Bet the deed
If you are an employee, you are paying Kansas income taxes on your paycheck.
If you own a business, starting this year, you are not paying Kansas income taxes on your business income that previously was taxed to you. This includes manufacturers, retailers, doctors, lawyers, farmers and others whose business income is taxed to them as individuals.
Our governor and Legislature have "bet the deed to the farm" that eliminating income taxes on business income will produce economic growth and job creation, which in turn will provide the necessary tax revenues to pay for our K-12 schools, universities, community colleges, technical schools, roads, public health services, courts, state police, prisons and other essential services.
This theory has been sold as a benefit to "small business." Unsaid is the fact that many substantial businesses with assets and sales in the tens of millions of dollars have owners who are taxed as individuals on their business income, and these owners will not be taxed in Kansas. Some "small business." This approach is extreme, to say the least.
With public attention focused on lower income taxes in general, many Kansans do not understand that they will continue to pay income taxes on their paychecks, while loosing tax deductions -- these lost deductions will act to increase their income taxes. While it is true that the individual income tax rates are being reduced for everyone, there is a big difference between paying income taxes and not paying income taxes. And the reduction is spread out over the coming years. How do we know that the rates will not be increased? Witness the sales tax increase by the Governor and Legislature this year from the lower rate the law required this year.
While in theory there is an argument that in some cases eliminating business income may stimulate the economy, a more balanced approach would seem more rational and fair to all taxpayers. The governor and Legislature should have adjusted the mix of taxes collected from income, sales and property taxes in order to fund the state's obligations. Instead, they chose the extreme path of eliminating income taxes on individual business income while relying on sales and property taxes, as well as continuing income taxes on paychecks. Kansas' favorite son, President Dwight Eisenhower, made it clear in a July 13, 1954, letter to a friend that he rejected extreme positions, whether in political or economic fields, instead choosing to solve problems in a "middle way" representing "a practical working basis between extremists." Count me in as supporting the "middle way."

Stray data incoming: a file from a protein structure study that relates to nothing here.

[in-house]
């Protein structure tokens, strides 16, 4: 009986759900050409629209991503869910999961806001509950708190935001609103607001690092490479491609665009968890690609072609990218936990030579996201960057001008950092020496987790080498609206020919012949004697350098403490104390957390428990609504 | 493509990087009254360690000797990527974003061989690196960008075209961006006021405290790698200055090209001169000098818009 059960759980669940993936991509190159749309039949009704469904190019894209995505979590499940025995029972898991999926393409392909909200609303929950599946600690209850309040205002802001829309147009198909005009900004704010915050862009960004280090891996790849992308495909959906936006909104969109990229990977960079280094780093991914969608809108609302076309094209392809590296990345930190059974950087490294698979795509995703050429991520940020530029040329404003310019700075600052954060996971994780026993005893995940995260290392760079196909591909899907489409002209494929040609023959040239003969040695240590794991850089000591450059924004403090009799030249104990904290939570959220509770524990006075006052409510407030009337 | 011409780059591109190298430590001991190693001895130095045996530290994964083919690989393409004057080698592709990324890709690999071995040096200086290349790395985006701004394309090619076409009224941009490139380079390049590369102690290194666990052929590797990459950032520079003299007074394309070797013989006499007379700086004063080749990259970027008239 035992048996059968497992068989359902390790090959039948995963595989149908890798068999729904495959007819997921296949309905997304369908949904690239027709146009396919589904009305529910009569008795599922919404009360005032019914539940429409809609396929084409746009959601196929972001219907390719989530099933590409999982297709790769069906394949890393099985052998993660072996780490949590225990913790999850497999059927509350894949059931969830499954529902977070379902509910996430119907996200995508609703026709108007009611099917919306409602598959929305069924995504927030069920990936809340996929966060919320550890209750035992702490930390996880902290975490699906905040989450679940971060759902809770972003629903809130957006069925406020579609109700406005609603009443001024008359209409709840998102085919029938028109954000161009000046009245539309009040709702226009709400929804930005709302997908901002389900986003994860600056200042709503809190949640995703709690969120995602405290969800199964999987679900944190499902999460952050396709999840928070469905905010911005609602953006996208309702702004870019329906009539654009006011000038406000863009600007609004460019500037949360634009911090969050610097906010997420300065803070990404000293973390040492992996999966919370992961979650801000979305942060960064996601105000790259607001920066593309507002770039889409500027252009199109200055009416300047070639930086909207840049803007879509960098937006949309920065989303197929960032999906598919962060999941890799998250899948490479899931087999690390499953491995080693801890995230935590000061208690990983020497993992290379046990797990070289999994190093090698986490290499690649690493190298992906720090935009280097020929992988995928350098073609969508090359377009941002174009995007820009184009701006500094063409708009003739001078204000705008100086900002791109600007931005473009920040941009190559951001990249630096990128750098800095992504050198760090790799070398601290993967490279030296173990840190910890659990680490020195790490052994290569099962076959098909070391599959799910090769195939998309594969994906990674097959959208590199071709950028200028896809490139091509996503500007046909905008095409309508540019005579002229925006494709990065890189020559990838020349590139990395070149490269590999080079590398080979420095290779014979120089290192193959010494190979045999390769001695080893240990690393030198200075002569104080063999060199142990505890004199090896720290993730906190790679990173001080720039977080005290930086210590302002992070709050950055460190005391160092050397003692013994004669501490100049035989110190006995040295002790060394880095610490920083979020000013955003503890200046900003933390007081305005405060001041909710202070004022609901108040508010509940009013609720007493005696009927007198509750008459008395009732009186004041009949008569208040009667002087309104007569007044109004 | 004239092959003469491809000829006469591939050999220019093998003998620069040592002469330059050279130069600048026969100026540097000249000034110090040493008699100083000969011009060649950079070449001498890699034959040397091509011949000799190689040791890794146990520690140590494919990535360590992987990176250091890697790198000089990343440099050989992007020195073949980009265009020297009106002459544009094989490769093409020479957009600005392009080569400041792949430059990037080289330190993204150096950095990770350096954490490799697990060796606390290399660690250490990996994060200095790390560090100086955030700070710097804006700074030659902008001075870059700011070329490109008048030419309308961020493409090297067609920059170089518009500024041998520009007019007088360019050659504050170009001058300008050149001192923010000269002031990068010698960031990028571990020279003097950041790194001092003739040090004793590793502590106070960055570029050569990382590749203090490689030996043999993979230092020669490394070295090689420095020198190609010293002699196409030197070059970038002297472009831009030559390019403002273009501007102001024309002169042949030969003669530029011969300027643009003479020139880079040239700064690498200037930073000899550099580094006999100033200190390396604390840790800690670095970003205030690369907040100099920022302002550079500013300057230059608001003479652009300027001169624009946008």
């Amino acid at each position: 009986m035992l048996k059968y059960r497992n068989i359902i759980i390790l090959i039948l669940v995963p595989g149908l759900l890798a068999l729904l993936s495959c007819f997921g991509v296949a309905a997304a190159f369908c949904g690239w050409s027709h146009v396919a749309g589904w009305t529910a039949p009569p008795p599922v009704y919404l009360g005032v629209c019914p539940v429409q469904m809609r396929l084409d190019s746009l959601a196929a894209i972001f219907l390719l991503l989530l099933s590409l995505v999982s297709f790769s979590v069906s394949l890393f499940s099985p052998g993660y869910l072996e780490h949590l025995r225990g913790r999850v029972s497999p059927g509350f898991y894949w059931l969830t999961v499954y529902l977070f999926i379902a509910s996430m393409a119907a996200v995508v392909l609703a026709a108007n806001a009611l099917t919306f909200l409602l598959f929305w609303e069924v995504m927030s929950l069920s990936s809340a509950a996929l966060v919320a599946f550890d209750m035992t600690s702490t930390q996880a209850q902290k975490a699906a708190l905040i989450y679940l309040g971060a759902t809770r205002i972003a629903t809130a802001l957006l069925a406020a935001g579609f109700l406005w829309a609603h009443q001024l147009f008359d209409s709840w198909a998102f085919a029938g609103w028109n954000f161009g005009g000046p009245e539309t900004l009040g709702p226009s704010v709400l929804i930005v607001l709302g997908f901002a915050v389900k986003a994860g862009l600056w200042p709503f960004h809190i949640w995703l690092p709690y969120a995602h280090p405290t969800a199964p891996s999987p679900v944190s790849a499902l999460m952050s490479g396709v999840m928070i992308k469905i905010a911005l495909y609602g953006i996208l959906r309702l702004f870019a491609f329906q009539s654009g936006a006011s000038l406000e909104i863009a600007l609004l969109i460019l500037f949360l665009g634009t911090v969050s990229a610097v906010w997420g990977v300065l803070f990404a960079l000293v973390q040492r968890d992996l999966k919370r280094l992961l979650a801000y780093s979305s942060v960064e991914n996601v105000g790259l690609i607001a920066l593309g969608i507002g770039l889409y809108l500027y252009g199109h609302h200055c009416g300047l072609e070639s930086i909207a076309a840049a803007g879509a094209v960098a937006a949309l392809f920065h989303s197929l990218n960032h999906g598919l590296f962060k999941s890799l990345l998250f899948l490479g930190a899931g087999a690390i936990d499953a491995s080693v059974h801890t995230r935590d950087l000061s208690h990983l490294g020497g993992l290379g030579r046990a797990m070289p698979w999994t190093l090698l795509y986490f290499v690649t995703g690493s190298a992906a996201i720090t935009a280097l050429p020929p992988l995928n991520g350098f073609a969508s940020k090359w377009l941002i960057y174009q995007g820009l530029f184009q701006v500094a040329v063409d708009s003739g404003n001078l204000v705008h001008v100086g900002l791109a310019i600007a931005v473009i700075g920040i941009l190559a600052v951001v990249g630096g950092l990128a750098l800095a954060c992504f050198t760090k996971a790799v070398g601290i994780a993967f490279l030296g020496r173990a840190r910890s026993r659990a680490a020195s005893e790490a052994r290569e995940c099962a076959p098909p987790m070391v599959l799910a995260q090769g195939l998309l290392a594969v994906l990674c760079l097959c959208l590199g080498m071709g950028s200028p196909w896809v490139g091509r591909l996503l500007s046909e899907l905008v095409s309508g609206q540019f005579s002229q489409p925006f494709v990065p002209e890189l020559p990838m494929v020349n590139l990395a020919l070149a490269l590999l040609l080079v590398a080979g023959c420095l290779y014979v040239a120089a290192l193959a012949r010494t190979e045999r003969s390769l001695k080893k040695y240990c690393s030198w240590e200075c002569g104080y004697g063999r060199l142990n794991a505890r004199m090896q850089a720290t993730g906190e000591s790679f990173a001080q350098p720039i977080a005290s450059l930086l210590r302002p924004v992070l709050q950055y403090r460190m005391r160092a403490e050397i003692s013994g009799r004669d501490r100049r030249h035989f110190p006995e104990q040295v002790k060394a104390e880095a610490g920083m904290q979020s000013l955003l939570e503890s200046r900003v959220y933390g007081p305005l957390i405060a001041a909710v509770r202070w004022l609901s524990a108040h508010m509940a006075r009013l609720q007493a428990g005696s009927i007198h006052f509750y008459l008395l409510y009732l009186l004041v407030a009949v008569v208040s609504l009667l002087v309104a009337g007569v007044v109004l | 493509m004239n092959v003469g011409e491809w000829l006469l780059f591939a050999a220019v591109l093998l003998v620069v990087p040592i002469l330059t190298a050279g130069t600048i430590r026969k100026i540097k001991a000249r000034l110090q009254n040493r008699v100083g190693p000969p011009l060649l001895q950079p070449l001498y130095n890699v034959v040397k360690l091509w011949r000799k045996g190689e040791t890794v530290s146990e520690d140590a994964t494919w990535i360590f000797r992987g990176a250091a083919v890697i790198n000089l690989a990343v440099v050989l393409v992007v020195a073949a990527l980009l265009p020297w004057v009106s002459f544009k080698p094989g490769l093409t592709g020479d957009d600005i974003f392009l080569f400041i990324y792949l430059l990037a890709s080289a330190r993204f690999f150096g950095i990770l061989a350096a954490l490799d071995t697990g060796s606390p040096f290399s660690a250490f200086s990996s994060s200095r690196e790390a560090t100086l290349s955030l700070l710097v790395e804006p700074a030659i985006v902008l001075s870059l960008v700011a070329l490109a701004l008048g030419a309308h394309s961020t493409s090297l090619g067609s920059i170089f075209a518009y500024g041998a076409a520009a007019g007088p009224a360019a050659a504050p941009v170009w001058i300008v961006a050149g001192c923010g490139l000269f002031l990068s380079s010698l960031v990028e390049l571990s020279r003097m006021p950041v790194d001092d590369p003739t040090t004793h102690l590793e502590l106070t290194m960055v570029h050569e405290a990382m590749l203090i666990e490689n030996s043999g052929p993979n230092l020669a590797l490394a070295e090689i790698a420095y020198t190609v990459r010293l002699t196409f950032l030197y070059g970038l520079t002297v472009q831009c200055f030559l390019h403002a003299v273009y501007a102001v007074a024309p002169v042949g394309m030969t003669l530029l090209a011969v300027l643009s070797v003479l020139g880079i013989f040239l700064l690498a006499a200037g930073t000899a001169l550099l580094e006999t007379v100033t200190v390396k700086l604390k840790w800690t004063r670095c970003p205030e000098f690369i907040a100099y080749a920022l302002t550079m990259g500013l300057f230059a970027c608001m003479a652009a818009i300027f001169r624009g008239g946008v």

How is the bet looking? Not too good at the moment. A recent forecast published by the Wichita State University School of Business notes unemployment in Kansas has grown, not declined, in the last year, while employment in Kansas is growing below the national average. That forecast is mirrored by an 18 percent decrease in income tax receipts in the three months ended Sept. 30 compared to the same period last year, according to the Kansas Legislative Research Department.
To hedge the bet and reduce the $2.4 billion accumulated deficit in 2018 forecasted last year by the Kansas Legislative Research Department, the governor and Legislature this year raised the sales tax rate as mentioned previously and eliminated various income tax deductions, in effect raising taxes. So revenue is being raised by tax increases and not by the hoped for increased economic activity. What just happened? Will the governor and Legislature raise taxes again in the future and on whom?
These are troubling trends. These are not the economic results we would hope for from the governor's and Legislature's bet. If these trends continue, there is bad news aplenty coming down the road. As the governor and Legislature will deserve the credit if their bet wins, will they accept the blame if the bet loses? And accepting responsibility for the lost bet will be the least of it, because by then the condition of our essential state services like our public schools, roads, health and other services enumerated above, will have been damaged by the lack of funding support over the intervening years.
We Kansans have always prided ourselves on our fine institutions and services as distinguishing Kansas from neighboring states. Our governor and Legislature should hear from Kansans that they want no part of this bet. Too much is at stake.
Bruce H. Wyatt